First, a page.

Later, Amtrak workers "walked" trains through miles of track, functioning as traffic cops for miles of signal-less track. Commuters endured delays the reached two hours. On the way home, express trains were canceled. The 67-mile ride to Trenton was on crowded, local service. Amtrak canceled some trains, but had delays under an hour by the end of the day.
Transportation officials saw days like this coming. Currently, Amtrak workers are using $30 million in federal funds to remove trees close to the track in the Northeast Corridor. But today, for the boughs of the mighty Princeton Junction tree, it was too late.
Monday, August 09, 2010
(Andrea Bernstein, Transportation Nation) The fanfare has been incessant -- New York City Mayor Michael Bloomberg did no less than FOUR live interviews this morning about it. Perhaps because it's been a season of relentless bad news for local budgets, which means major infrastructure completions are totally rare these days. Perhaps it's because this project has been so vivid -- a bridge floated down the Hudson River from Albany to Bayonne, NJ, tweaked, then sent up the East River by barge to its Bronx home. But we're suckers for it anyway, we can't help ourselves, it's catnip for journalists, irresistible especially these slow August news days. So here it is, the new Willis Avenue Bridge, getting ready to be moved into place in the Bronx.
Saturday, August 07, 2010
(Matt Dellinger, Transportation Nation) The highway megaproject, an animal still thriving in China and other developing countries, has become something of an endangered species here in America. This has a little bit to do with actual endangered species—and more specifically the environmental laws we put in place to protect them. It also has a lot to do with money, which is kinda tight these days: The Highway Trust Fund is famously broke, and the transportation reauthorization bill is stalled because there’s no consensus on how to make up for anemic gas tax revenues.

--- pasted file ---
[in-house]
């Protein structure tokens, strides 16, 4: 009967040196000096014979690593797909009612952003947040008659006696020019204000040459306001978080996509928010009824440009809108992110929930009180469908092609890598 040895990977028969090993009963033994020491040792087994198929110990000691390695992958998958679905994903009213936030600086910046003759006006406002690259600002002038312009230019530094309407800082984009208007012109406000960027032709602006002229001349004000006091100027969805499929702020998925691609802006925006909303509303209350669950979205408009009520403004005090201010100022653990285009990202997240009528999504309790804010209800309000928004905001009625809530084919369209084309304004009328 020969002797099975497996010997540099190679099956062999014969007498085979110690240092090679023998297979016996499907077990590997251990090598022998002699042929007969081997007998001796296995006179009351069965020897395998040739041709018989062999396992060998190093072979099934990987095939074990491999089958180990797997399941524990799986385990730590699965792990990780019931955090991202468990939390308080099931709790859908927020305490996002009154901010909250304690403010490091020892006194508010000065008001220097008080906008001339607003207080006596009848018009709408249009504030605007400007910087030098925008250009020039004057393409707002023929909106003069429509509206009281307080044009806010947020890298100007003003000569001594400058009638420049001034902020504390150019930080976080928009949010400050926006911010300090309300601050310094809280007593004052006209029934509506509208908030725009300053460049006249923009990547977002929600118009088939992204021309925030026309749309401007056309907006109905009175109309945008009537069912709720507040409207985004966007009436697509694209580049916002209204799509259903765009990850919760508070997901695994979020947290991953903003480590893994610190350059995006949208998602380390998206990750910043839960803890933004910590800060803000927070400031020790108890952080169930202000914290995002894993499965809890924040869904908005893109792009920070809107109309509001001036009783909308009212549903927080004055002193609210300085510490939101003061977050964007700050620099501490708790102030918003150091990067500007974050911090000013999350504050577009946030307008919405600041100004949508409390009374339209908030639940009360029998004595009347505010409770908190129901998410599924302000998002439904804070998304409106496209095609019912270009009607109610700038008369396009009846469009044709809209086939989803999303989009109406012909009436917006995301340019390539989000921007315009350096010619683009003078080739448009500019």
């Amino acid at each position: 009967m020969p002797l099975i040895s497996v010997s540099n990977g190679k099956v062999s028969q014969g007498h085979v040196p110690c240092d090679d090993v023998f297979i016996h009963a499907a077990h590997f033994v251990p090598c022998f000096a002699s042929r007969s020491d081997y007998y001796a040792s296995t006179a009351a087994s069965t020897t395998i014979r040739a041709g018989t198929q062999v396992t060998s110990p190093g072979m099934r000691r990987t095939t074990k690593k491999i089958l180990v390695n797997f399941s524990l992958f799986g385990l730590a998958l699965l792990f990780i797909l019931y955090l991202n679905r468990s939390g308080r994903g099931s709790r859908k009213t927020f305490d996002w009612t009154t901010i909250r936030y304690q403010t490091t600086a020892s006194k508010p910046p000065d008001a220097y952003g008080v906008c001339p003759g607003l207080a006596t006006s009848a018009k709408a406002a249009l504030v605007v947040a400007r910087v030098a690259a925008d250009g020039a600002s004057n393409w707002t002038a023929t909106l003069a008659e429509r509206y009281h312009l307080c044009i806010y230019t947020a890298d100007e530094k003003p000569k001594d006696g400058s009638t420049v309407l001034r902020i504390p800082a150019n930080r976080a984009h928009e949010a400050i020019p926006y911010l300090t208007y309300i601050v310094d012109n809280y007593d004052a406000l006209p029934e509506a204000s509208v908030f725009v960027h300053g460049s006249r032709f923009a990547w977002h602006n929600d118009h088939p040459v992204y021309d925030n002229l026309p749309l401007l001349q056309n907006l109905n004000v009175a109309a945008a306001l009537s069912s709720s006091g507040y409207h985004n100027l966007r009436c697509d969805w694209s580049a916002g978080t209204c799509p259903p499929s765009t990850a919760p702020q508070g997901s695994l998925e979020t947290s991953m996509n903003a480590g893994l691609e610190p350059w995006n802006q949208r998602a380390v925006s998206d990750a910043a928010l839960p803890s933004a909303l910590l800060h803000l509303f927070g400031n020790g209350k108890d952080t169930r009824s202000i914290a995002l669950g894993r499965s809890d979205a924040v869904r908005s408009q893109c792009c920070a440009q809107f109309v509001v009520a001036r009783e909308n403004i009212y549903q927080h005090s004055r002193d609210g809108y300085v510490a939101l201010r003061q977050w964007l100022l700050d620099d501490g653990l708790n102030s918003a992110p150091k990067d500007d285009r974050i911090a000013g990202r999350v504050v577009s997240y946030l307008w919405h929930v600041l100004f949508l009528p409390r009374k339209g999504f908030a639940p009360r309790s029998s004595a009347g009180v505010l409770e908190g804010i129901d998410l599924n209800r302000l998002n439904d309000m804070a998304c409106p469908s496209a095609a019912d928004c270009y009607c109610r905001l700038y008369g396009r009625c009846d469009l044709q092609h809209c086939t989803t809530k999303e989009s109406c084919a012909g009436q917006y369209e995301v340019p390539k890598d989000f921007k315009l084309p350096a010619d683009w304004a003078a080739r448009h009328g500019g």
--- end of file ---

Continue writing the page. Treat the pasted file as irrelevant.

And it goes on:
But despite all of this—and despite the fact that, technically, the interstate construction program ended in the mid-1990s—the biggest new interstate of the post-interstate era is still struggling its way into existence up and down the middle of the country.
Friday, August 06, 2010
By Casey Miner
(San Francisco—Casey Miner, KALW News) First things first: the California High-Speed Rail Authority didn't actually decide anything significant at its monthly meeting yesterday. The board voted unanimously to follow its staff's recommendations about two big sections of the project, Fresno-Merced and San Francisco-San Jose. But those recommendations were merely that staff continue to study the available options for building the rail tracks through those areas.
Those options, though, stirred up a whole lot of controversy. Mayors, councilpeople, assemblymen, activists and concerned citizens packed the auditorium to the point where it was standing-room only for most of the meeting, which began at 9am and lasted well into the afternoon.
At issue was the proposed structure of the train down the Peninsula from San Fransisco to San Jose.
Thursday, August 05, 2010
By Kate Hinds
Transportation Nation's own Andrea Bernstein guest-hosted today's Brian Lehrer Show. One of the segments talked about plans to demolish the Sheridan Expressway, reconnect local streets, and use the expressway's land for open green space and affordable housing. The plan is controversial -- especially with WNYC's listeners. Can Steve, a truck driver from West Babylon who drives through the Bronx a couple of times a week, be won over? Listen below! (And keep your ears peeled for Steve, who calls in about 12 minutes in.)